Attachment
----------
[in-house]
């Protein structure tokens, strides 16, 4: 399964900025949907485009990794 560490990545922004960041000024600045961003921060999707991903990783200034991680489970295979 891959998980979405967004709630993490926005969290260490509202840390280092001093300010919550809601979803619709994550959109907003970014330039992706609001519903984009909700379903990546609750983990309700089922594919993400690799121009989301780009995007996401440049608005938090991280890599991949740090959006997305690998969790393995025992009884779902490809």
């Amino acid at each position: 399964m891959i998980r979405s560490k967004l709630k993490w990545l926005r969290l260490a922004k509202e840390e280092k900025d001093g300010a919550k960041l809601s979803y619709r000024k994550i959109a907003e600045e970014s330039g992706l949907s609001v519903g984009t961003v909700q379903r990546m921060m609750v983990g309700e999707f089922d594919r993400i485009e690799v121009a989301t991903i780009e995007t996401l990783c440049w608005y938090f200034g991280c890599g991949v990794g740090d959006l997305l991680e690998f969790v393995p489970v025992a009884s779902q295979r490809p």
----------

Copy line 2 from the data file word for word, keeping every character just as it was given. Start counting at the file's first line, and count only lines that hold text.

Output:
């Protein structure tokens, strides 16, 4: 399964900025949907485009990794 560490990545922004960041000024600045961003921060999707991903990783200034991680489970295979 891959998980979405967004709630993490926005969290260490509202840390280092001093300010919550809601979803619709994550959109907003970014330039992706609001519903984009909700379903990546609750983990309700089922594919993400690799121009989301780009995007996401440049608005938090991280890599991949740090959006997305690998969790393995025992009884779902490809």